Leslie Tulip
September 16, 2016 1:48 pm
Leslie Tulip

When I started to write this article, I tried to remember the first time I was catcalled. I couldn’t.

The author in high school
Leslie Tulip

When I was a teenager in rural Michigan, which is where I grew up, I drove to the grocery store late at night to get cold medicine. I parked next to a minivan, and there was a man standing next to the van’s sliding side door. I figured it was just a dad helping his kids into the van.

In the grocery store, I purchased my cold medicine and started panicking about the walk back to the parking lot while my car was next to this guy’s van. I had watched enough Criminal Minds to know that I didn’t feel like risking it. I called a guy friend who lived nearby to come meet me. When my friend walked me to my car, we sat in the front seats for a moment, watching as van guy’s wife came out to meet him — a cart of groceries with her and a young kid in the seat of the cart.

“What a pig,” I remember saying to my friend in disgust.

If you’re reading this, it’s more than likely that you have experienced being catcalled by a stranger — statistics overwhelmingly support that assumptionThe most infuriating thing about being catcalled is how it makes you question yourself.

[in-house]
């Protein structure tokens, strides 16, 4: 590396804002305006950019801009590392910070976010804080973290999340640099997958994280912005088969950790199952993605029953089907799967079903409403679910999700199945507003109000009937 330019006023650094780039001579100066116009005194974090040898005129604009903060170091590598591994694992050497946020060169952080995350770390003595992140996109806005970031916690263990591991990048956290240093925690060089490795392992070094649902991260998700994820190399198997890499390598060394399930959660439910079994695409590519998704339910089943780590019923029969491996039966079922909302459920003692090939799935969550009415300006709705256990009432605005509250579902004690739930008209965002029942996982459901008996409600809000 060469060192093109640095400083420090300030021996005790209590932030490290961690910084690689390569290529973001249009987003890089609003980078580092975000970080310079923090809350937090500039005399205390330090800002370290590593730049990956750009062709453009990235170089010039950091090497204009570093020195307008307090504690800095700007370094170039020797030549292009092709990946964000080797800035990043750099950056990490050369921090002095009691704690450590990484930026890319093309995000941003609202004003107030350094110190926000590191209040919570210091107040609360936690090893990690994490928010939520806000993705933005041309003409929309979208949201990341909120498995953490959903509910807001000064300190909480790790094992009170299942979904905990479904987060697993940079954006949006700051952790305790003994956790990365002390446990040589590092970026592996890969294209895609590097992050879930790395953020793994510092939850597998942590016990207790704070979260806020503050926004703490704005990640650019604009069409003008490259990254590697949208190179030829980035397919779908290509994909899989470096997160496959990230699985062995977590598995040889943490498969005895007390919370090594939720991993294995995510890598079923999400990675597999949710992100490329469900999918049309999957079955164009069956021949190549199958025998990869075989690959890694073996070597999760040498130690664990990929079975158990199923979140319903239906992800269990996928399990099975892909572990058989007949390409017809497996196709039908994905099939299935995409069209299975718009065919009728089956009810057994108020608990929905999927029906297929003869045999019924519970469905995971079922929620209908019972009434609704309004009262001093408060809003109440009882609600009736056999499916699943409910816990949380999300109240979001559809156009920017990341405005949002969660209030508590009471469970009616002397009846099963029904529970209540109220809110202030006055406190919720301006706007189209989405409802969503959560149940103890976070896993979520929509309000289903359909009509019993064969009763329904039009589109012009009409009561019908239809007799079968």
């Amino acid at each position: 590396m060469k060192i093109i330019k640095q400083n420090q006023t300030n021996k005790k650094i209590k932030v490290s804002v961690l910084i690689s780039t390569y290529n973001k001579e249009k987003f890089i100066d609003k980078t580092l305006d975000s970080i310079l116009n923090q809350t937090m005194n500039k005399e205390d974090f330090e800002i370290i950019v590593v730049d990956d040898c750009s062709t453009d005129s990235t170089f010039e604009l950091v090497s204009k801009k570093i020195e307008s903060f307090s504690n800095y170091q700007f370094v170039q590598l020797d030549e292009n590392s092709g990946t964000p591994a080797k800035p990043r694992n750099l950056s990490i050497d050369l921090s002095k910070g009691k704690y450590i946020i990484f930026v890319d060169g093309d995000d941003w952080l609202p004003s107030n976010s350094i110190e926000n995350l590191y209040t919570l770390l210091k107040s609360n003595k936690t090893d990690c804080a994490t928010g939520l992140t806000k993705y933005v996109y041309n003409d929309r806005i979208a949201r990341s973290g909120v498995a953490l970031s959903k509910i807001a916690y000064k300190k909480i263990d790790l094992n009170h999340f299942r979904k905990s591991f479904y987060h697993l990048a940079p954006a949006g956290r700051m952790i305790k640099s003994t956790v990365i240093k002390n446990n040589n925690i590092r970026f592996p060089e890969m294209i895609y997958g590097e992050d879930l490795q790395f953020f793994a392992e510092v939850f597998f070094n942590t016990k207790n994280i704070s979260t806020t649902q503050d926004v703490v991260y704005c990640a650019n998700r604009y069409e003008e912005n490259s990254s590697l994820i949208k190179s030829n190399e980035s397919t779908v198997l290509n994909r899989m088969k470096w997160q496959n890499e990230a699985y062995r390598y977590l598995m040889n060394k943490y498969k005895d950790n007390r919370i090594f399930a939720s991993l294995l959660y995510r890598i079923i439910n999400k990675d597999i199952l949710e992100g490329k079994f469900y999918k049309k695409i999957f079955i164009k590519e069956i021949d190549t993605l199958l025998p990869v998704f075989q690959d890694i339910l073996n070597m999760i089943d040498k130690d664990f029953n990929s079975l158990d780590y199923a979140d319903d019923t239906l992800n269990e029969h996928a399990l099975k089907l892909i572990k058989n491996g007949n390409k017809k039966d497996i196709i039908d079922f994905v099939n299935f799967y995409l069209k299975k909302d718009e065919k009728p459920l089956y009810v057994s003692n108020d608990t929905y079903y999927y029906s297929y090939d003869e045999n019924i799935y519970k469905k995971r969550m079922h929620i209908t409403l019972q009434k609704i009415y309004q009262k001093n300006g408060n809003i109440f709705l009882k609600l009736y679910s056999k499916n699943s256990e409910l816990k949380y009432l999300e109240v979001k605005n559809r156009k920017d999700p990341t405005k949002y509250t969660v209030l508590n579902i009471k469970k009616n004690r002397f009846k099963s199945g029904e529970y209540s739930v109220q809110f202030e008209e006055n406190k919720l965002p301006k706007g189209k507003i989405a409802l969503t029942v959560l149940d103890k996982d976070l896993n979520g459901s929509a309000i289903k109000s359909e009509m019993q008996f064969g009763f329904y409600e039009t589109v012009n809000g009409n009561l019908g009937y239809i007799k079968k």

The author in high school
Leslie Tulip

The way we  question our outfits, regret our shoes, and assume that our love of fashion causes catcalling — it’s ridiculous.

The trouble with the comments made (explicit or not) is that they make the person receiving them feel ashamed for simply existing.

A catcall reveals a disregard for a woman’s humanity.

It signals that a woman is nothing more than her body, a pretty object for someone else’s attention.

Wear what you want. Feel safe and comfortable with your body.

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